HR Groups – President Thein Sein fails to live up to his reform promises

Burma’s President U Thein Sein arrived in Washington on Saturday and met with United States President Barack Obama today (Thai time) amidst criticism’s from international human rights groups that the Burmese’s government has failed to carry out its reforms promises made late last year.

John Sifton, Asia advocacy director at the New York based Human Rights Watch said in a media statement that a large number of Burma’s political prisoners have not been released and in the last year there has been “devastating violence against minorities and a stalled reform process.”

Mr Sifton said the United States President, Barack Obama, “should insist on steps to prevent further outbreaks of violence. He must also make it clear that there are consequences if the Burmese government fails to implement its previous human rights pledges.”

Human Rights Watch explained that President Thein Sein issued a set of pledges last year on “key reform issues” that he has failed to implement.

The President Sein Thein’s pledges included, “promises to create a commission to review political prisoner cases, invite the United Nations High Commissioner for Human Rights to open offices in Burma, and “expedite its negotiations” with humanitarian organizations for access to conflict-affected areas.”

The Human Rights Watch media release detailed President Thein Sein’s the pledges that he made in 2012 where he promised that his government would take “decisive action to prevent violent attacks against civilians,” hold perpetrators of abuses accountable, and “address contentious political dimensions, ranging from resettlement of displaced populations to granting of citizenship.”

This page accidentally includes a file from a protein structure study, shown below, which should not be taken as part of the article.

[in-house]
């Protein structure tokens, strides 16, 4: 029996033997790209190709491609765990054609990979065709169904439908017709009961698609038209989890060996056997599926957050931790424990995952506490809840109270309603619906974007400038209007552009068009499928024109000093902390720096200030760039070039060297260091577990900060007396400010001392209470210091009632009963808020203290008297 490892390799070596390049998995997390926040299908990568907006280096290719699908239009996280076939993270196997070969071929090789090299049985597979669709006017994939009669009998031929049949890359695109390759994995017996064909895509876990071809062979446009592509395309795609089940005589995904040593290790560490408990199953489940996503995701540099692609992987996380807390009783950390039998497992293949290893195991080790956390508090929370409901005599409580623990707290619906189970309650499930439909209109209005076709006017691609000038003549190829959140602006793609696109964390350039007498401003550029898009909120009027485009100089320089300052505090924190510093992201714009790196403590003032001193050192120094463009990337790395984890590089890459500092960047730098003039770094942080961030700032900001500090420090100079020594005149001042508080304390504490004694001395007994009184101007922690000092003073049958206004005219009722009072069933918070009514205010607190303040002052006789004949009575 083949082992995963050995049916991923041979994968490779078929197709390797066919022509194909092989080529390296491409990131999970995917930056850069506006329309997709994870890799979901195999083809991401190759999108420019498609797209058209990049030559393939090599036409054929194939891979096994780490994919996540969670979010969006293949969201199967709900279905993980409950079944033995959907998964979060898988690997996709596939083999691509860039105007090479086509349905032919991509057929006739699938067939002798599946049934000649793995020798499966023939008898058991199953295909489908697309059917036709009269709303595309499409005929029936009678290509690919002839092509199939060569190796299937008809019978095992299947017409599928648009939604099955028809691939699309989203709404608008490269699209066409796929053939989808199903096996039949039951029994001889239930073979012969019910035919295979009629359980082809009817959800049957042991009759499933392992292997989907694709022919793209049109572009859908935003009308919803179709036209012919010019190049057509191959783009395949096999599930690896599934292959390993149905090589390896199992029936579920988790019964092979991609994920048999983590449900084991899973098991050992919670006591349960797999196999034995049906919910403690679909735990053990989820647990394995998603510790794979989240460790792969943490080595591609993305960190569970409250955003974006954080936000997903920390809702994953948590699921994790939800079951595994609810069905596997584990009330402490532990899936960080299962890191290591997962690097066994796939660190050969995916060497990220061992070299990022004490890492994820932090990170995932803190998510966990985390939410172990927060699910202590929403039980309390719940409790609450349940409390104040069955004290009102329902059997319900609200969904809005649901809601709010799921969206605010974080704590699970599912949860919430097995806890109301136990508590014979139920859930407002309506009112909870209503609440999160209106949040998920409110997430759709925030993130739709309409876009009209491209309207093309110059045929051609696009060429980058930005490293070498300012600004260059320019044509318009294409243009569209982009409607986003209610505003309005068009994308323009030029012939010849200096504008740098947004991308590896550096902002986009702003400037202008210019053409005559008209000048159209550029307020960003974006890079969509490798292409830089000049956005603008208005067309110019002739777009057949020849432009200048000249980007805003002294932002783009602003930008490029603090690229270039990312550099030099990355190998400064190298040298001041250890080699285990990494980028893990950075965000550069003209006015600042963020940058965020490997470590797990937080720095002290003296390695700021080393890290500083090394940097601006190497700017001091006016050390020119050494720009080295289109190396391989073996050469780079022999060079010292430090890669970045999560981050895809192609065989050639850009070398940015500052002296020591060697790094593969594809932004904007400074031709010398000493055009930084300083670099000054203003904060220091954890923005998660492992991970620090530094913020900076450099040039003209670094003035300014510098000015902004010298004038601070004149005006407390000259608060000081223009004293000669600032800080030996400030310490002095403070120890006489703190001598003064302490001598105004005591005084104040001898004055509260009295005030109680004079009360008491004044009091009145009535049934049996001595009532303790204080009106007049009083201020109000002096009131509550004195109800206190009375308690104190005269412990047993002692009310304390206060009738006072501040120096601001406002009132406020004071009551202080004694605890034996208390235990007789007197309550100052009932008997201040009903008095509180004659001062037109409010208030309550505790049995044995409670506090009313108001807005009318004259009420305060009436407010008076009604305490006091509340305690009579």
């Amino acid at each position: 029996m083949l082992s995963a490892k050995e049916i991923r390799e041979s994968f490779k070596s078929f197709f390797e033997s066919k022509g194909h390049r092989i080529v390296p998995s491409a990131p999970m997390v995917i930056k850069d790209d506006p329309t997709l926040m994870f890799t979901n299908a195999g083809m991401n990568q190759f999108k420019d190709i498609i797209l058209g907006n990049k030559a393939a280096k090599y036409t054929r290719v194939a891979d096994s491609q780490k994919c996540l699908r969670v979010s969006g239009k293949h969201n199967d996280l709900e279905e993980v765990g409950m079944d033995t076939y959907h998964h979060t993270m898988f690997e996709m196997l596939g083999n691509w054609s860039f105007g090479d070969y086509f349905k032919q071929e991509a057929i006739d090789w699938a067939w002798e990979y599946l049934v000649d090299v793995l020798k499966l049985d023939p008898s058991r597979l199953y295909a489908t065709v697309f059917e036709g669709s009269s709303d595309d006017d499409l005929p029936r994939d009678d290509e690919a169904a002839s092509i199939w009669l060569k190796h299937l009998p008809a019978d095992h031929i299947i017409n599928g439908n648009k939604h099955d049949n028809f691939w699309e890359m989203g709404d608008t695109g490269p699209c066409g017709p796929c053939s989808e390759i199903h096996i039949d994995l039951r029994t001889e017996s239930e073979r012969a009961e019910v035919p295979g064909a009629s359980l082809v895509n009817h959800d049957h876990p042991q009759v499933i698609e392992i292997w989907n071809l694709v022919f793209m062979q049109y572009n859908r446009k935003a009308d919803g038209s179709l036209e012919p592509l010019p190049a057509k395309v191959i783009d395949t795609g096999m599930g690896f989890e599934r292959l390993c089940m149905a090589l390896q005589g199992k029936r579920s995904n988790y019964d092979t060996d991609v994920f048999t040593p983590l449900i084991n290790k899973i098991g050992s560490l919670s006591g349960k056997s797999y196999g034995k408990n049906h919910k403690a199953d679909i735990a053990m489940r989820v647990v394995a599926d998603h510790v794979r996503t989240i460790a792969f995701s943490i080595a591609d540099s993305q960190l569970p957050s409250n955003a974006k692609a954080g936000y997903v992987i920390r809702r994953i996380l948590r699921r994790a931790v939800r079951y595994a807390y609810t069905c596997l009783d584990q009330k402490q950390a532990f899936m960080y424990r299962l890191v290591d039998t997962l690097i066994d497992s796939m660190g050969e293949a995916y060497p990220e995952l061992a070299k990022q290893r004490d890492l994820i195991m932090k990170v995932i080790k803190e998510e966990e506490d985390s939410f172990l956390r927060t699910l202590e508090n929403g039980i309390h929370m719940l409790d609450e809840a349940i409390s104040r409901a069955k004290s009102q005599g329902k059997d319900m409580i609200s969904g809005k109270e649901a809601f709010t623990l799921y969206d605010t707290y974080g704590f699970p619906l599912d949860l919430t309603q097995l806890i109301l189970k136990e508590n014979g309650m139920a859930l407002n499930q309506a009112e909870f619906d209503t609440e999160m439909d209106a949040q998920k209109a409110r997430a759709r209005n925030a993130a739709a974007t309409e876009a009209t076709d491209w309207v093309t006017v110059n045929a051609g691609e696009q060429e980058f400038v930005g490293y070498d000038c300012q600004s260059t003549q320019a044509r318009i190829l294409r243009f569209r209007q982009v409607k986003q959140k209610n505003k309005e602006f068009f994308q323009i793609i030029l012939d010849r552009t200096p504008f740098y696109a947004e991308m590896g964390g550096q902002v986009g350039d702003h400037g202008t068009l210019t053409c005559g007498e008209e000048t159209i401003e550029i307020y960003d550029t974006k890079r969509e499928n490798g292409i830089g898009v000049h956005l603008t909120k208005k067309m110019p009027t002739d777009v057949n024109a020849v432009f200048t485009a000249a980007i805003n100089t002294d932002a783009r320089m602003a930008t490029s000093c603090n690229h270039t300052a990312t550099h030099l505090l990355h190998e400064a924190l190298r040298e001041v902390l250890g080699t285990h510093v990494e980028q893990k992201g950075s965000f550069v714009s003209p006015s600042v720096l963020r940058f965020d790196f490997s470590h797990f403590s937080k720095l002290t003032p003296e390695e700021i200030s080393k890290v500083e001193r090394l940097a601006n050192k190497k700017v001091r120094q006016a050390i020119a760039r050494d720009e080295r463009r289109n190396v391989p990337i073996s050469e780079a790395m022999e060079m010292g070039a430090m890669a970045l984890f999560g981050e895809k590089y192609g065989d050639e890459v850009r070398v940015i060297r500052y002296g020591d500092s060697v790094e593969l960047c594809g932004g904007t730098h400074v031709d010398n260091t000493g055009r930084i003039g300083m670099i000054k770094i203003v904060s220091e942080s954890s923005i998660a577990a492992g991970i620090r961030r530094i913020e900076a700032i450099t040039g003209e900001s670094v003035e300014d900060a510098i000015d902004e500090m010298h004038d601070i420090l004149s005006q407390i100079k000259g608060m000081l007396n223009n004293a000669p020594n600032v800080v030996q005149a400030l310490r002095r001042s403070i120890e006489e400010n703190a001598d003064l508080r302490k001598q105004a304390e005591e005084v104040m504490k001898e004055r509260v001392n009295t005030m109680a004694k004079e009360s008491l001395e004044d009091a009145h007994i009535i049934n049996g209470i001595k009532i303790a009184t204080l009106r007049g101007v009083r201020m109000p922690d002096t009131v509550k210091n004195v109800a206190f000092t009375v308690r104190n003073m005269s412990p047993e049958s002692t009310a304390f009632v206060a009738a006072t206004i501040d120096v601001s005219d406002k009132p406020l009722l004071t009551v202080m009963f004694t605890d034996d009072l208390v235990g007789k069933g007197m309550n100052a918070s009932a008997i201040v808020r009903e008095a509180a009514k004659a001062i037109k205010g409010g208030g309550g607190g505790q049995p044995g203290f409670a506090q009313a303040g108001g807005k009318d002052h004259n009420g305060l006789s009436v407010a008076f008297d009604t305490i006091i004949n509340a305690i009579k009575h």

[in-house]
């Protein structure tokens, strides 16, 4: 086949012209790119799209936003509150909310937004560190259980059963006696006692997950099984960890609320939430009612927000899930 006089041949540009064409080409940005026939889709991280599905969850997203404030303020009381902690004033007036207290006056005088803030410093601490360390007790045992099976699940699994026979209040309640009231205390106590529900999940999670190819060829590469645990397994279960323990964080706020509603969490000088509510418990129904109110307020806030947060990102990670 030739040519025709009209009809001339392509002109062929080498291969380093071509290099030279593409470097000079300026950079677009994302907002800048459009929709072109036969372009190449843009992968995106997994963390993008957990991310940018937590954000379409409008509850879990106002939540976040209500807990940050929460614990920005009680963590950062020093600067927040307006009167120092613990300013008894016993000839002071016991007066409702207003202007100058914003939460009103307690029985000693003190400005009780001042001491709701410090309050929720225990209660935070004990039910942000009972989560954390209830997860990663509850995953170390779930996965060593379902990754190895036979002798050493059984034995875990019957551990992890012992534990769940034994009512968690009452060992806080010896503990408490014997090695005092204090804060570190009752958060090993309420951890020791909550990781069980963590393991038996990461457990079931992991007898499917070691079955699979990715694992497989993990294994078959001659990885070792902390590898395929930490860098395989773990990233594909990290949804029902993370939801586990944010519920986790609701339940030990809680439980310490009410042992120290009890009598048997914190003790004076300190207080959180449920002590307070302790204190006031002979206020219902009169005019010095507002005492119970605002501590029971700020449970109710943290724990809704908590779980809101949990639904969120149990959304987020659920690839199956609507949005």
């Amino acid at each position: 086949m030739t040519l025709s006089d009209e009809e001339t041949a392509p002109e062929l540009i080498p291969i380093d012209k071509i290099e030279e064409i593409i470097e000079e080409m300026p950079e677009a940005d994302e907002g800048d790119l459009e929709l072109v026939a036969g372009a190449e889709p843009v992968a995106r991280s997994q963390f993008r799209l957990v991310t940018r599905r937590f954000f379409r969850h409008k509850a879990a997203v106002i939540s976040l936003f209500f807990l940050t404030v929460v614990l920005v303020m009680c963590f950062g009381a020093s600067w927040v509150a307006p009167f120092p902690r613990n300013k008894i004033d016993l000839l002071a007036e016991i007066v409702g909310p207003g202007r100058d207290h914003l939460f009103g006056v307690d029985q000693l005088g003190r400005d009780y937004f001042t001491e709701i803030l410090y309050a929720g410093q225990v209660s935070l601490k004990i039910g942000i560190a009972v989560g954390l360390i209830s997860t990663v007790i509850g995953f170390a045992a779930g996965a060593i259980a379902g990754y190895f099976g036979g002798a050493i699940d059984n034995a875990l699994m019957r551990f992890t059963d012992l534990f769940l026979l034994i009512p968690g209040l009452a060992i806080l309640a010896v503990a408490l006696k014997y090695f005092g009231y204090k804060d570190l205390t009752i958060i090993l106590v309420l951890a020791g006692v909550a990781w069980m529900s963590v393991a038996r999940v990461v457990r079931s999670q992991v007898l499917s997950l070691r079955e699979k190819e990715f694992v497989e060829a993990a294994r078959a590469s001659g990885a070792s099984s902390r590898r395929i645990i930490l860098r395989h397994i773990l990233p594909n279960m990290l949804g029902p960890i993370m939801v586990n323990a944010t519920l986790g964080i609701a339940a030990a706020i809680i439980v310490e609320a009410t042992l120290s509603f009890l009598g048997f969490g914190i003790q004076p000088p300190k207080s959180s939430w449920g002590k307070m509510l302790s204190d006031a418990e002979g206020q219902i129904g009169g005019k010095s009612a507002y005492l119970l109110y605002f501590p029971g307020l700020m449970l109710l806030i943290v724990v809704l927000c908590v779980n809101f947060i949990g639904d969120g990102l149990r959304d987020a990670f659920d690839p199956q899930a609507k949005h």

Human Rights Watch points out that, “six months later, the Burmese government’s implementation of most of these pledges has faltered. No invitation has been issued to the United Nations High Commissioner for Human Rights, and negotiations for an agreement to set up an office have made no significant progress. Humanitarian aid organizations remain without full access to conflict areas in Kachin State, where a nearly two-year armed conflict between the Burmese army and Kachin rebels has displaced over 80,000 people, and in eastern Burma, where over 400,000 people are displaced from decades of civil war.”

The Burma Campaign UK accused President Thein Sein of using the release of political prisoner for public relations stunts. Wai Hnin, Campaigns Officer at Burma Campaign UK said.

“The release of any political prisoner is welcome, but two years after the reform process began, people should be asking why there are still hundreds of political prisoners still in jail,” said. These releases are blatantly designed to get good publicity ahead of Thein Sein’s visit to the USA. It is disgraceful to use political prisoners for public relations like this.”

The Burma Campaign UK claim that while President Thein Sein may have released hundreds of political prisoners, “hundreds more have been arrested in Kachin State and in Rakhine State.”

Burma Campaign UK said in its media statement that President Thein Sein has also failed to remove repressive laws used to intimidate and to jail political opponents.

“Almost all the releases of political prisoners have only been released conditionally, meaning that if they engage in political activities which the government does not like they can be put back in jail and have to serve a new prison term and their old prison term.”

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